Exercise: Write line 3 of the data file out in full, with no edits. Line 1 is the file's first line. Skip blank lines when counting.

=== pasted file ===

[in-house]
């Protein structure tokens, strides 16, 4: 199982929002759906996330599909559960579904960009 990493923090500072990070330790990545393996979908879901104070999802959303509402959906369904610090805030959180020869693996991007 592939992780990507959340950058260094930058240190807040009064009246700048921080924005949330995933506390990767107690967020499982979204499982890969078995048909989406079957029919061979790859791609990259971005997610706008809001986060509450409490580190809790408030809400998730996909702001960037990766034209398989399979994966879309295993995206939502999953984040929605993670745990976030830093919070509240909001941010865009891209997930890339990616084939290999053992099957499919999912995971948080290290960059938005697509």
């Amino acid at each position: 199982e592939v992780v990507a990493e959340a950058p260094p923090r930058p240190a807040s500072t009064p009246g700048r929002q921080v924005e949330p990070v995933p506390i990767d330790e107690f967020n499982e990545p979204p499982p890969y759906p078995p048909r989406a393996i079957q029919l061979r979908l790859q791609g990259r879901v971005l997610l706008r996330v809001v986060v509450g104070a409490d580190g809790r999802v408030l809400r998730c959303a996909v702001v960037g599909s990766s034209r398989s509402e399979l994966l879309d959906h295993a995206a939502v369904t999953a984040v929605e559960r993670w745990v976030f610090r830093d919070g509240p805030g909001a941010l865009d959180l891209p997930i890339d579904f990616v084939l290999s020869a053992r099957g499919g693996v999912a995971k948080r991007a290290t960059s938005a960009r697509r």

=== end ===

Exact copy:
């Amino acid at each position: 199982e592939v992780v990507a990493e959340a950058p260094p923090r930058p240190a807040s500072t009064p009246g700048r929002q921080v924005e949330p990070v995933p506390i990767d330790e107690f967020n499982e990545p979204p499982p890969y759906p078995p048909r989406a393996i079957q029919l061979r979908l790859q791609g990259r879901v971005l997610l706008r996330v809001v986060v509450g104070a409490d580190g809790r999802v408030l809400r998730c959303a996909v702001v960037g599909s990766s034209r398989s509402e399979l994966l879309d959906h295993a995206a939502v369904t999953a984040v929605e559960r993670w745990v976030f610090r830093d919070g509240p805030g909001a941010l865009d959180l891209p997930i890339d579904f990616v084939l290999s020869a053992r099957g499919g693996v999912a995971k948080r991007a290290t960059s938005a960009r697509r």